D.C. travelers ordered to self-quarantine if they went to high-risk states

D.C. travelers ordered to self-quarantine if they went to
high-risk states 1

D.C. officials are asking that anyone entering the city to self-quarantine if they have engaged in nonessential travel from any of 27 states with a high risk of coronavirus infection.

Under a mayoral order issued last week, incoming travelers as of Monday are required to isolate themselves for 14 days after arriving from a state where the seven-day moving average of daily new COVID-19 cases is 10 or more per 100,000 persons.

Currently, those states are: Arkansas, Arizona, Alabama, California, Delaware, Florida, Georgia, Idaho, Iowa, Kansas, Louisiana, Mississippi, Missouri, Montana, Nebraska, Nevada, New Mexico, North Carolina, North Dakota, Ohio, Oklahoma, South Carolina, Tennessee, Texas, Utah, Washington and Wisconsin.

The list of states is effective until Aug. 10 when the D.C. Department of Health will provide an update on Coronavirus.dc.gov. The Health Department will update the list every other Monday.

Maryland and Virginia are exempt from Mayor Muriel Bowser’s order. The order will last through Oct. 9 or until the date to which the state of emergency is extended, whichever is later.

People traveling for essential reasons from high-risk states are asked to monitor themselves for COVID-19 symptoms for 14 days, and to self-quarantine and seek testing and medical advice if experiencing symptoms.

Price & Product Availability Tracker

Discover where products are available & compare prices

Symptoms could include fever, chills, cough, shortness of breath, fatigue, muscle or body aches, new loss of taste or smell, sore throat, runny nose, nausea, vomiting and diarrhea.

According to the mayor’s order, essential reasons for travel include obtaining medical care that cannot be provided virtually, obtaining food and household goods, performing or accessing essential government functions and working at businesses deemed essential.

Other essential purposes include travel to care for older adults, minors, dependents or people with disabilities; to visit a house of worship; to acquire educational institutions for materials for distance learning or receive meals or other related services; to return to a place of residence outside of the District; and travel required by law enforcement or court order.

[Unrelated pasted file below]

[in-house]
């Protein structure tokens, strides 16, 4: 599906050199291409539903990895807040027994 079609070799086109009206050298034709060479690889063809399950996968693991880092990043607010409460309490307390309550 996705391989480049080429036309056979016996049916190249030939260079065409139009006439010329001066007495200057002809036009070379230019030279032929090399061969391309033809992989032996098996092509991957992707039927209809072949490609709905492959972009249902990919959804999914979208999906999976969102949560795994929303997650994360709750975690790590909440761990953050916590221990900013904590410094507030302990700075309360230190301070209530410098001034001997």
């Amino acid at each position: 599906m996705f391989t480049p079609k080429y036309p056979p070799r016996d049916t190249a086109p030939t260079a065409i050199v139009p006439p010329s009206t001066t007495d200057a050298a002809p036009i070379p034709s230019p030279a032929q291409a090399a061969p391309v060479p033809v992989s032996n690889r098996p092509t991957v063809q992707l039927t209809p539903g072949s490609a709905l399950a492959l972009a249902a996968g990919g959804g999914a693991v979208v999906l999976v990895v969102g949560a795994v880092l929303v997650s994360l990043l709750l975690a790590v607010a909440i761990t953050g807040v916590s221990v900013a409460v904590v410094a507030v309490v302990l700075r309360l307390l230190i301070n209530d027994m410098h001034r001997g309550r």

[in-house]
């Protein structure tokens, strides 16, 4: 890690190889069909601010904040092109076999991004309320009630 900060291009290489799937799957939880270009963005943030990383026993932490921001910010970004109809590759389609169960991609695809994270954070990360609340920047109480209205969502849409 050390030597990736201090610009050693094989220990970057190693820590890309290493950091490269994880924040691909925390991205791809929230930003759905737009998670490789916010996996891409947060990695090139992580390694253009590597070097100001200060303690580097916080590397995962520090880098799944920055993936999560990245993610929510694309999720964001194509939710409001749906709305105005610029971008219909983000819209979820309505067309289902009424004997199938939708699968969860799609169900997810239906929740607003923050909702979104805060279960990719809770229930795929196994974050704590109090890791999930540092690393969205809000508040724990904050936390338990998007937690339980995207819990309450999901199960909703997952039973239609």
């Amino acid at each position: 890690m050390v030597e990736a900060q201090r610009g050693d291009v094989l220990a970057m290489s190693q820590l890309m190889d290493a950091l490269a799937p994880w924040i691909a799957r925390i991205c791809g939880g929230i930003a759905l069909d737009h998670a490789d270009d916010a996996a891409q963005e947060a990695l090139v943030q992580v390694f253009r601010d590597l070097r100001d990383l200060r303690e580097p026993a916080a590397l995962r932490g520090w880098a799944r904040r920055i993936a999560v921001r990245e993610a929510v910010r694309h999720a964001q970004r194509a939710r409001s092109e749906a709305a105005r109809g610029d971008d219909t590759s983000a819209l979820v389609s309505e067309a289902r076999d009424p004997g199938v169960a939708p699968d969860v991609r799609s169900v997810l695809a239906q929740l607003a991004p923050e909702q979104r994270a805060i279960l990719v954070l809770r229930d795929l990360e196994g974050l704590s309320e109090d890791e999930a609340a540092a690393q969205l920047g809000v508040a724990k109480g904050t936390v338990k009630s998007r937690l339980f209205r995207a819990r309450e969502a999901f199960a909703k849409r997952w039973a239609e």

On Sunday, the District added 78 new positive coronavirus cases to its tally, bringing the total number of infections to 11,858.

The city also reported an additional death. So far, 582 residents have died from COVID-19, according to health data.

The data show a gradual upward trend in community spread since June 22, when the second phase of reopening began.

Currently, the District’s testing data show a positivity rate of 5.6% among residents. The Health Department says the positivity test rate should stay under 10% in order to move to the third phase of reopening.

The data show the last time the positivity rate was just above 10% and in the “red zone” was June 7. Since then, the positivity rate has fluctuated between 2% to 8%.

The District has been in phase two for about a month. Under phase two, residents are required to wear a face covering or mask when outdoors and coming into contact with others outside their households, inside of a business, gym or other public indoor establishment, in common areas of apartments and condos and when taking public transportation or riding in a taxi or ride-hailing.

Many businesses have been allowed to reopen with restrictions. Restaurants can offer outdoor seating or indoor service at a maximum capacity of 50% with tables placed at least 6 feet apart.

Nonessential retailers can provide in-store service but must cap indoor capacity to 50%. Personal services such as nail salons can be booked by appointment only. Gyms and fitness centers can allow only 5 people per 1,000 square feet and must keep showers, steam rooms and locker rooms closed (except to access toilets and restrooms).

On Friday, Miss Bowser and D.C. Public Schools are expected to announce a decision about the upcoming academic year and learning options for students.

Sign up for Daily Newsletters

Read the Full Article

Prepare Now Before its too Late

Discover where products are available & compare prices

Eric Sugarman, Vikings coronavirus prevention chief, tests positive for coronavirus

You might also like